Miss Moana Nui
This dress represents Oceania outside of global first world nations’ divisions, military aggressions, and economic exploitations. Military symbols of brass buttons, looped epaulets, and the purple heart are here reconfigured to symbolize oceanic connections of friendship and good will unity and solidarity.

Military Straight Jacket: Commitment to the Nation?
Designed by an Army reservist, this piece touches on the phrase, "Commitment to the Nation" that was repeated over and over again during her ROTC enlistment.  Her outfit questions the motivation under those words and behind those who choose military service.  According to the National Priorities Project, of the 70,026 military recruits in Fiscal Year 2010, 1,111 came from U.S. Possessions and Territories, including the Federated States of Micronesia, Guam, Puerto Rico, the U.S. Virgin Islands, and foreign addresses, including military postal addresses. The promise of  a green card and citizenship is what commonly attracts Asia Pacific migrants to join the military because to be a U.S. citizen means they can access health care, higher education, and a decent standard of living for their families. While cash and US citizenship are powerful enticements for joining, she wants viewers to recognize soldiers underneath the numbers of dead,  and honor the complex human beings under the uniform as sisters and mothers, brothers and fathers, and as all our children.

Check The Numbers:
2,776: US and Coalition deaths in Afghanistan
14,733: Wounded in Afghanistan
4,798: US & Coalition deaths in Iraq
32,224: Wounded in Iraq
11,2726: civilian deaths in Iraq
1985: suicides in military since 2001

Other numbers to consider as well:
In 2010 Lockheed Martin paid its CEO Robert Stevens $21.89 million and spent $12.7 million lobbying politicians.
In 2010 Northrop Grumman paid its CEO Wes Bush $22.84 million and spent $15.7 million lobbying politicians.
In 2010 Boeing paid its CEO James McNerney $19.4 million and spent $17.98 million lobbying politicians.

Hula Rise Up
This outfit plays on the designer's childhood memory and the ways that hula has been commodifed and used for tourist consumption. She updates and adds to this memory with adorning the mannequin with a poem by Summer Nemeth, titled, Na Wahine Koa, which speaks back to exploitation of this cultural practice and the 'aina.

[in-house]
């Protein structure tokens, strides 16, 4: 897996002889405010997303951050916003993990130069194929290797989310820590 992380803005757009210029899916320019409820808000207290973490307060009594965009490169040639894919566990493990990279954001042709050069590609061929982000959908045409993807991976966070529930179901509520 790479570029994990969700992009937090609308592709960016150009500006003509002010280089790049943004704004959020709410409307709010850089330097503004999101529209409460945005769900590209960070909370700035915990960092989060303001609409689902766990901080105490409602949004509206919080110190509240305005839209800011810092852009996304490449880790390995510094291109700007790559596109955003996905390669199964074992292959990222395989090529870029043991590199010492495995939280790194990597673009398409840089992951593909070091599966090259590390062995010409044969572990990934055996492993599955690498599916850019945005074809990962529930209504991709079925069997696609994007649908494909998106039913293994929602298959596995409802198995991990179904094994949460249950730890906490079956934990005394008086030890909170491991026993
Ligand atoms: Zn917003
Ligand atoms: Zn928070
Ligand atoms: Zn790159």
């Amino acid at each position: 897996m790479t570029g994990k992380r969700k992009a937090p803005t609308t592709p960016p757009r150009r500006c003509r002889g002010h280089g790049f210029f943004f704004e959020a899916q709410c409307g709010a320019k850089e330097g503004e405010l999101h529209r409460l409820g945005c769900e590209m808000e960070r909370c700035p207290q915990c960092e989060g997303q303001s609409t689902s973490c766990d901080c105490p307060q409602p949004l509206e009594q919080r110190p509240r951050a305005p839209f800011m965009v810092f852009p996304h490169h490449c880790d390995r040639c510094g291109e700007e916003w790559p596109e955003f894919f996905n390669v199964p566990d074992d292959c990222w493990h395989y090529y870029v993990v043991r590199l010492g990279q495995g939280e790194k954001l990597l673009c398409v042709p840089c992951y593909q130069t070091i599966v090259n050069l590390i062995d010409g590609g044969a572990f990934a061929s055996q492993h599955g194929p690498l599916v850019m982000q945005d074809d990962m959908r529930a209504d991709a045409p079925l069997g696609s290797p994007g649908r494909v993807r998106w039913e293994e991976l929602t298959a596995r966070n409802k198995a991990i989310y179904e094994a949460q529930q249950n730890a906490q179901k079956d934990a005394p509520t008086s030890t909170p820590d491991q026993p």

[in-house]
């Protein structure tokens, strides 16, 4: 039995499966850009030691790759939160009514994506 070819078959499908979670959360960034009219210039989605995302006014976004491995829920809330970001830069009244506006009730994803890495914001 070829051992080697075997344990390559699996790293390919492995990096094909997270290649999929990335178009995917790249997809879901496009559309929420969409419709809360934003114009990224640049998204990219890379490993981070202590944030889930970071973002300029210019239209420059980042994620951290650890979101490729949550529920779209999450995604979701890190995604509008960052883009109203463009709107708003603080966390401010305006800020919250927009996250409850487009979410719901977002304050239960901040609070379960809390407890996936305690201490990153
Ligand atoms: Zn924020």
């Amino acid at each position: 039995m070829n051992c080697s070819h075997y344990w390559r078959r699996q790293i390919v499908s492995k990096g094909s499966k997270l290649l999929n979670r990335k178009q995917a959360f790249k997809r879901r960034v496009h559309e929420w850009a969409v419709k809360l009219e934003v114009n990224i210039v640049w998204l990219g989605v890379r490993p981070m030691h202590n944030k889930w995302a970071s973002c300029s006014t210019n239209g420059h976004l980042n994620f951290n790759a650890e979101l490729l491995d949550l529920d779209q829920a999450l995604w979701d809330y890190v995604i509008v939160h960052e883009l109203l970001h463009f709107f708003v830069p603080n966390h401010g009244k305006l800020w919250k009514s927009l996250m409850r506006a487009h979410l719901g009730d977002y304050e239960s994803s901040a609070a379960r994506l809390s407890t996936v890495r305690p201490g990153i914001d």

Remembering Labor History and Resistance
Our remembering labor history outfits commemorates the proud labor organizing tradition in Hawai'i. The mannequin wears a palaka shirt, fused with a housekeeping outfit used in the hotel industry. Pinned to her uniform is a heart pierced with seven sewing needle symbolizing women garment workers in free trade zones.  This outfit honors the  organizing legacy of women plantation workers and their links to today’s struggle for fair wages and working conditions in the hotel and tourism industry. Her heart remembers her international sisters and their efforts to organize, even when in places where it is prohibited.

Ea reconstructed and For Realz Kine, Genuine Security Blanket
The need to re-purpose and reconstruct is reflected in the blanket.   What is old can be made new. Liberated Cuts can reconstruct your shirt into new. Click here for more info.

 But this production does not end here! Check these affiliated events...
Thurs, Nov 3 (Alterna*APEC) Yes Men Keynote
Fri, Nov 4 (Alterna*APEC) 1rst Friday
Sat, Nov 5 (Alterna*APEC) Yes Lab
Sun, Nov 6 (Alterna*APEC) UH Forum, Passionista Demo, Panel 5-7 pm 
Thursday, Nov 10 Moana Nui afternoon panel on militarization & Passionista demo at 6:30 pm

Liberated Cuts! Reconstruct your Shirt and Support Fierce Hawaii Women

Women's Voices Women Speak presents:

"Liberated Cuts"

Reconstructed Shirt Fundraiser for the Hawai'i Women's Delegation to go to Puerto Rico for the 2010 International Women's Meeting on Genuine Security.


Donation of $10-20

Mahalo for your Support!

Keeping checking us out here at

WVWS at Community Alternative to APEC

Women's Voices Women Speak will be representing at the Community Alternative to the APEC conference "Forum (to) Festival." Check it out on November 6, 5-7pm, at UH Manoa Art Auditorium.

Women's Voices Women Speak Stand in Solidarity with Jeju Island Activists

On Sept. 4, 2011, Women's Voices Women Speak, Ann Wright, and a few friends gathered at the Korean Consulate of Hawai'i to hold a vigil in solidarity with peace activists on Jeju Island. This action was catalyzed by the current military and police encroachment on the Peace Camp at Gangjeong Village, Jeju. As we prepared for this event, Ann Wright reported back on her recent trip to Jeju Island.  Despite the fact that Jeju island activists are being arrested and harassed for protecting the island from the naval base construction occurring on the island, they continue to protest. 

Women's Voices Women Speak read the International Women's Network Against Militarism letter of support to Jeju Island activists to contextualize the vigil. They left messages of opposition to the Naval Base at Jeju on the Korean Consulate compound. Some wrote letters to the Korean Consulate.  The Naval base on Jeju is to house Aegis destroyers, equipped with U.S. anti-ballistic missile and radar systems.  This construction matters to Hawai'i because the Barking Sands Pacific Missile Range on the island of Kaua'i is also part of the anti-ballistic missile defense system network. In 2009, Hawai'i Senator Daniel Inouye pushed for funding for Aegis Ashore test facility at Barking Sands. Women's Voices Women Speak stand in solidarity with peoples of Jeju island to expose how Asian and Pacific island nations are being used to connect networks of U.S. Military weaponry.